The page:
The basis of the most successful strategies is not outcompeting rivals, but rather creating your own game, your own market space.
It may be hard to believe, but all of us were children once. As children, we all experienced the sense of elation and accomplishment from inventing our own games and making use of random props and terrain to choreograph a customized pastime that was a blast to play. There was virtually no limit to what we could play and where. What if we could reignite our childhood creativity and deconstruct our realm of acquired assumptions in the process? It would not only be disarmingly fun but deeply meaningful in guiding our strategic thinking.
As children our imagination knew no boundaries, but as we grew older our imagination was gradually reigned in and our thinking eventually settled within the accepted boundaries of conventionality.
It seems that our intellectual comfort zone has shifted from that of continuous exploration and inquisitiveness to that of conformity with accepted norms of adult perception. So in order to re-engage our childhood creativity not only do we need the right framework, but we must let go of self-limiting beliefs. A recent article summarizes four of the top misbeliefs affecting creativity today.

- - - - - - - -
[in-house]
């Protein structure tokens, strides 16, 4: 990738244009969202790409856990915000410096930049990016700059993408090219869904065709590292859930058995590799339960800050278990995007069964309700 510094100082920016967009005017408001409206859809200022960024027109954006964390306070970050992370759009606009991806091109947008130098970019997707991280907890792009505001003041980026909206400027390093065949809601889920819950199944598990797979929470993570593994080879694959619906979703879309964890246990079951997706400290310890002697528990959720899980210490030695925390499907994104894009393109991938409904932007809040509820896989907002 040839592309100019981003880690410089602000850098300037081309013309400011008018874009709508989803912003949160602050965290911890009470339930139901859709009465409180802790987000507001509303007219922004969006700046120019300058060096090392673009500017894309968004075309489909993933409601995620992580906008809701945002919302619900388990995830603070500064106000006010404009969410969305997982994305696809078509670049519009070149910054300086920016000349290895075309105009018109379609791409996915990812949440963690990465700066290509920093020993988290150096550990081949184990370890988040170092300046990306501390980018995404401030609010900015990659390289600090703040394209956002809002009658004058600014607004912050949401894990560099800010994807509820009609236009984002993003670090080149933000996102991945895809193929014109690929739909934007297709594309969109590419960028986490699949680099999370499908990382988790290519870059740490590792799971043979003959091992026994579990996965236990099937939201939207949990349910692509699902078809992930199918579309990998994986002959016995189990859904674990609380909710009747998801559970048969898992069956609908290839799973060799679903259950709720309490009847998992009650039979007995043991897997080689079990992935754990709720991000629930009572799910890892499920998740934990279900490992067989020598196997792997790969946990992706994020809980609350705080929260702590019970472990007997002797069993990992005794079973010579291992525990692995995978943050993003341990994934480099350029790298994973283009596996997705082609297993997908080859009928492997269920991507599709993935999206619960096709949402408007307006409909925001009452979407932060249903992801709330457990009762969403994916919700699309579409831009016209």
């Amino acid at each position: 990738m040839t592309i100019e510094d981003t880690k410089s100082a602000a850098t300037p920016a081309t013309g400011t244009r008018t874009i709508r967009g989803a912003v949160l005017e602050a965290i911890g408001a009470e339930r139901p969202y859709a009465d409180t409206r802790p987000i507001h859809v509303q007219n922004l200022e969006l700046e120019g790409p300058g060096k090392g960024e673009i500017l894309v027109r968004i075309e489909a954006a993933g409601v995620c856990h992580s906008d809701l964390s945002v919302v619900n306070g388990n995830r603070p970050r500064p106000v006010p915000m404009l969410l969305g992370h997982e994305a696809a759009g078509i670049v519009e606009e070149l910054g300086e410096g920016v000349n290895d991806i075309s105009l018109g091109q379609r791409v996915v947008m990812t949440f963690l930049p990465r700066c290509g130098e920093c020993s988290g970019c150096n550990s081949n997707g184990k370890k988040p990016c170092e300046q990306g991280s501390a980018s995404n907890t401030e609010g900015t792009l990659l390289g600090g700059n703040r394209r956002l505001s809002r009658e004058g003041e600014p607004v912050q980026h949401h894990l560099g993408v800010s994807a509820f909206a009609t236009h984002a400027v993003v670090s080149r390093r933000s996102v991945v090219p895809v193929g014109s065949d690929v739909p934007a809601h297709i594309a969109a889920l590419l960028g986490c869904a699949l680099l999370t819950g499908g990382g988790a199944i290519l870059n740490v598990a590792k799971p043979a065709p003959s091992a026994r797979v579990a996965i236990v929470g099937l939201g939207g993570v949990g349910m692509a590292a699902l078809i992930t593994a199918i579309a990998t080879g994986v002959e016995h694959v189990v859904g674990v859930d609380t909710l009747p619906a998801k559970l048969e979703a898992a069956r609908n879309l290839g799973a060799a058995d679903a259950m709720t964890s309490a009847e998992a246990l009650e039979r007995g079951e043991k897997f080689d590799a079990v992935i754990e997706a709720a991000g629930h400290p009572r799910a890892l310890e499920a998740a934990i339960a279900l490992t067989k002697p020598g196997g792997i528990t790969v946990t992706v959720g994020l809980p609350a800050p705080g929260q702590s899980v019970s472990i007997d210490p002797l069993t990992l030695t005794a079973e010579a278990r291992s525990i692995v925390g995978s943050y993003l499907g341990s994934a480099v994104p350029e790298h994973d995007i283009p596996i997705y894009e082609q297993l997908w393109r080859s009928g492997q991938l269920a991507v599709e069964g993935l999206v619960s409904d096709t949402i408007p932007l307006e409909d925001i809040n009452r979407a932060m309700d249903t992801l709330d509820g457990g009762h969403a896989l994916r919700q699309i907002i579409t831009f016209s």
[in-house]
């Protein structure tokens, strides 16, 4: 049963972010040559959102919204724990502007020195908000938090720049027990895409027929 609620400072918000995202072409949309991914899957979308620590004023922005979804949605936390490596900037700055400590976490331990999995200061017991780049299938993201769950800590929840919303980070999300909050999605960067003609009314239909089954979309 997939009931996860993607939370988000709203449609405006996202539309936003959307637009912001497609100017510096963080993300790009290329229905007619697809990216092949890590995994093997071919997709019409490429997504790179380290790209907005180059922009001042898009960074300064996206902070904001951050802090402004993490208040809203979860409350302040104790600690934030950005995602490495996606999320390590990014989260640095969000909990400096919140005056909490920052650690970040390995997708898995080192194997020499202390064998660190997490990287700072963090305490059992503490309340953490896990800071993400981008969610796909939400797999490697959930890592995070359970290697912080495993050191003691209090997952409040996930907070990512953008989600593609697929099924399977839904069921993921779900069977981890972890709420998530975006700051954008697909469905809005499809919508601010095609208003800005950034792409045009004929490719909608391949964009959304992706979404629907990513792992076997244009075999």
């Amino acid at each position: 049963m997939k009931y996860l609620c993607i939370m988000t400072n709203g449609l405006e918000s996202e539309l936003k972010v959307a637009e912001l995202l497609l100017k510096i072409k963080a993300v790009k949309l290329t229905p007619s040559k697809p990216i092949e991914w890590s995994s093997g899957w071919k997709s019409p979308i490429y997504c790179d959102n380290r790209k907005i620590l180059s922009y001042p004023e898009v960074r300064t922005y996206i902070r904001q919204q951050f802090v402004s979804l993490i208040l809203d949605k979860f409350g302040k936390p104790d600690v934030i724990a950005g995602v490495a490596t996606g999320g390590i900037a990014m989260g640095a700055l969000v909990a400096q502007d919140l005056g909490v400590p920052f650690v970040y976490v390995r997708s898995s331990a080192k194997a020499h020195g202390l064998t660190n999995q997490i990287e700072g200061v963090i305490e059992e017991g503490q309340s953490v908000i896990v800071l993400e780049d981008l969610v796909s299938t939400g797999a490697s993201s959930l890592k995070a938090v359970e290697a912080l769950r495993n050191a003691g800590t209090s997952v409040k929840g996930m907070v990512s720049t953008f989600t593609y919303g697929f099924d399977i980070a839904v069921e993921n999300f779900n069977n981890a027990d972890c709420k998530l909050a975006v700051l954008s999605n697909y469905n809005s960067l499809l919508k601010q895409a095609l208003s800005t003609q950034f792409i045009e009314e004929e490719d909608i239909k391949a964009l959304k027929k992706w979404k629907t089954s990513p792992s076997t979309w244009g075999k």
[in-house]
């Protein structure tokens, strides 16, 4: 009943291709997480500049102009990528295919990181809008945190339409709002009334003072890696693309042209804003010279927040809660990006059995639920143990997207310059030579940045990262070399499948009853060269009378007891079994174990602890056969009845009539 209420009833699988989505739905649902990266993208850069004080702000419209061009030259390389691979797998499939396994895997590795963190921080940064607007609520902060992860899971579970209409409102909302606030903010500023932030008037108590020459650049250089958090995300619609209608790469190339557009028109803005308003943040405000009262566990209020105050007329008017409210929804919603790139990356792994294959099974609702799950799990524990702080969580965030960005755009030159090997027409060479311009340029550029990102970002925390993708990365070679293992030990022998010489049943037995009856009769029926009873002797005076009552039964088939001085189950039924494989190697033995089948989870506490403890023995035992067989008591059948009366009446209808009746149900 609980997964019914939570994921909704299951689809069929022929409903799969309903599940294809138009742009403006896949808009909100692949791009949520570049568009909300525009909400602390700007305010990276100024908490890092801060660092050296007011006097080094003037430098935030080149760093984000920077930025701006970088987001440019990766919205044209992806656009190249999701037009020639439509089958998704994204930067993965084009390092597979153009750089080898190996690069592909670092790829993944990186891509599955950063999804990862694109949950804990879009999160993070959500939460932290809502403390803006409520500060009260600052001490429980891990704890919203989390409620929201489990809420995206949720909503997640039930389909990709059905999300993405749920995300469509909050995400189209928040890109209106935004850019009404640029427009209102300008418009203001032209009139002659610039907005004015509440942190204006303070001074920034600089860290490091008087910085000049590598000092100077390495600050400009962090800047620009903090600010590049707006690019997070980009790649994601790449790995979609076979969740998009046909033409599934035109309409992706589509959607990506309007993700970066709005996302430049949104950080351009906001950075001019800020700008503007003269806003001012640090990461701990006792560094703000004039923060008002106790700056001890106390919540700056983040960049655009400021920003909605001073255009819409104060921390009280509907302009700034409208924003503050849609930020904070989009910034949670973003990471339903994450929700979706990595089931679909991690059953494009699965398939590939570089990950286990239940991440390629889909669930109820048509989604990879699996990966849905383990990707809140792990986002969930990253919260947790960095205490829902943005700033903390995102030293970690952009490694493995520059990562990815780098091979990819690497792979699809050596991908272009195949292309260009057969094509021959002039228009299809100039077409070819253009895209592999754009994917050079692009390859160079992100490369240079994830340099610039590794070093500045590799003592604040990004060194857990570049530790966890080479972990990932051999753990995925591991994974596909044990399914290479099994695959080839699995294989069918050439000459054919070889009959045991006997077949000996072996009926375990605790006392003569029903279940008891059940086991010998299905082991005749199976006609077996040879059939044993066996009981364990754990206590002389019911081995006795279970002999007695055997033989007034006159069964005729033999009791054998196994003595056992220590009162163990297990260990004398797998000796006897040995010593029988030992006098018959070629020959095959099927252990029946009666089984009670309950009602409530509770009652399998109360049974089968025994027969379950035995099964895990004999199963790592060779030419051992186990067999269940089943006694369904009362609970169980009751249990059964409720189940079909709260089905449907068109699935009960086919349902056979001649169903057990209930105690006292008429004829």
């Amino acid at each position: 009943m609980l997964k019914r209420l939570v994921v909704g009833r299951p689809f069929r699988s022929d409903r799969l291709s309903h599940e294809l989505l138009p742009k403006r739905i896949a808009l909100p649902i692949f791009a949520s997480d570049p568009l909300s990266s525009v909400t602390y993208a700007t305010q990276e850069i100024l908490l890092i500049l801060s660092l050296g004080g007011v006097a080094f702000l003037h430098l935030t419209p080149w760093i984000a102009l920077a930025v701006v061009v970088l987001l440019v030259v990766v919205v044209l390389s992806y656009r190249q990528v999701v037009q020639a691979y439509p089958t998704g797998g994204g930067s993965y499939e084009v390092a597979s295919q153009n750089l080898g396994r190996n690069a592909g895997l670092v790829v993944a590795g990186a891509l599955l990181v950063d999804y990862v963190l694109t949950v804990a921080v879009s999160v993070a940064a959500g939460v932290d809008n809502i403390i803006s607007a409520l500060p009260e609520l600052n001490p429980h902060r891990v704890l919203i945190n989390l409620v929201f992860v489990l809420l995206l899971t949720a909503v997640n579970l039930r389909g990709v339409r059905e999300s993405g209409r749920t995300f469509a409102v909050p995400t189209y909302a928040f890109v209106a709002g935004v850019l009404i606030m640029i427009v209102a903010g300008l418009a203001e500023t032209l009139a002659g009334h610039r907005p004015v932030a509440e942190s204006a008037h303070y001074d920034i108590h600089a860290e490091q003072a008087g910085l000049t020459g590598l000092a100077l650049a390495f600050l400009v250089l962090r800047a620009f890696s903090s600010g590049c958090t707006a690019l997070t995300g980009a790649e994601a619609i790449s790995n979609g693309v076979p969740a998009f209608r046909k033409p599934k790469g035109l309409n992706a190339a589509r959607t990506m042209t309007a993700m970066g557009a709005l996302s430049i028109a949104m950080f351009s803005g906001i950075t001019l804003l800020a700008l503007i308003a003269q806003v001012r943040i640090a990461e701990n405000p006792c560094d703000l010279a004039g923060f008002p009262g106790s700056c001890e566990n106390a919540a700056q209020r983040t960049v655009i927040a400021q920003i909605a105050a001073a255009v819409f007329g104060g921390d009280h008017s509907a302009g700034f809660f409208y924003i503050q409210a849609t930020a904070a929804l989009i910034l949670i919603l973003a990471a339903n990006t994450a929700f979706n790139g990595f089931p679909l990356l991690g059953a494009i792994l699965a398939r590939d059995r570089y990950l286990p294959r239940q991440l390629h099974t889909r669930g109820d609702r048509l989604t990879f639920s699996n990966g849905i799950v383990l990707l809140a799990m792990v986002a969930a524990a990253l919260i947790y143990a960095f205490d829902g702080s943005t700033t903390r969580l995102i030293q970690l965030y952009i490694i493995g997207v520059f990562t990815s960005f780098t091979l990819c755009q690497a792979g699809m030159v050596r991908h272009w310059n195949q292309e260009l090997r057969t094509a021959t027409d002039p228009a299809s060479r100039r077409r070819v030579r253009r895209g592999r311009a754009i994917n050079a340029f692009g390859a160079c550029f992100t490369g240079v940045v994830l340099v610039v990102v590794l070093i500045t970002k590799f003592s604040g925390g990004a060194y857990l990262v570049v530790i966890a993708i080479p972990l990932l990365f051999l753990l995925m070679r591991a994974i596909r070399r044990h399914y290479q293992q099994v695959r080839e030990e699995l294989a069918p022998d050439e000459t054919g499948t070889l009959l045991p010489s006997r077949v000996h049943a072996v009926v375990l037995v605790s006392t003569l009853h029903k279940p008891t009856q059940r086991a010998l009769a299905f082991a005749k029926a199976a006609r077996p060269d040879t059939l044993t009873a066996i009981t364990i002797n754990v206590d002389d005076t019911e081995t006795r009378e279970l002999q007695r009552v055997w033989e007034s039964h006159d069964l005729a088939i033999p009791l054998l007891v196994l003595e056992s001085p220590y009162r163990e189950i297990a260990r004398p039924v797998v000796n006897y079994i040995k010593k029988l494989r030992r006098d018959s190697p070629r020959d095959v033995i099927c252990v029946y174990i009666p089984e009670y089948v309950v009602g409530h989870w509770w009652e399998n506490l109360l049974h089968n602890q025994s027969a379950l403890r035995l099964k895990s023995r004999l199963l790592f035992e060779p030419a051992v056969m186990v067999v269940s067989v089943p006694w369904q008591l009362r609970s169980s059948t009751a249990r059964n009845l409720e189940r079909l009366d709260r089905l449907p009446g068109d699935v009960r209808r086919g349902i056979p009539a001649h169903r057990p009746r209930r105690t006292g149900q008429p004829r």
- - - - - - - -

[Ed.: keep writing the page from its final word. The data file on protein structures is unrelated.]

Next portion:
What happens when we begin to identify consumer ‘pain points’ that everyone takes for granted?
How many memorable experiences and interactions did you have on your last commercial flight? Chances are most of them were negative rather than positive. So why not use that to your advantage, by identifying customer pain points and turning them points of infatuation? At times, your customers themselves will tell you just how to do that.
As children, our imagination knew no boundaries. But as we grew older, our imagination was gradually reigned in, and our thinking eventually settled within the accepted boundaries of conventionality.
It seems that our intellectual comfort zone has shifted from that of continuous exploration and inquisitiveness to that of conformity with accepted norms of adult perception. See how one former Disney scientist is bucking that trend by re-imagining our relationship with ordinary objects, alongside other creative projects.
Are you content with reaping the benefits of some past innovation, or are you continuously re-thinking your business?
See how an entire country as massive as China is working swiftly to change its reputation from a technology copycat to a driver of global innovation.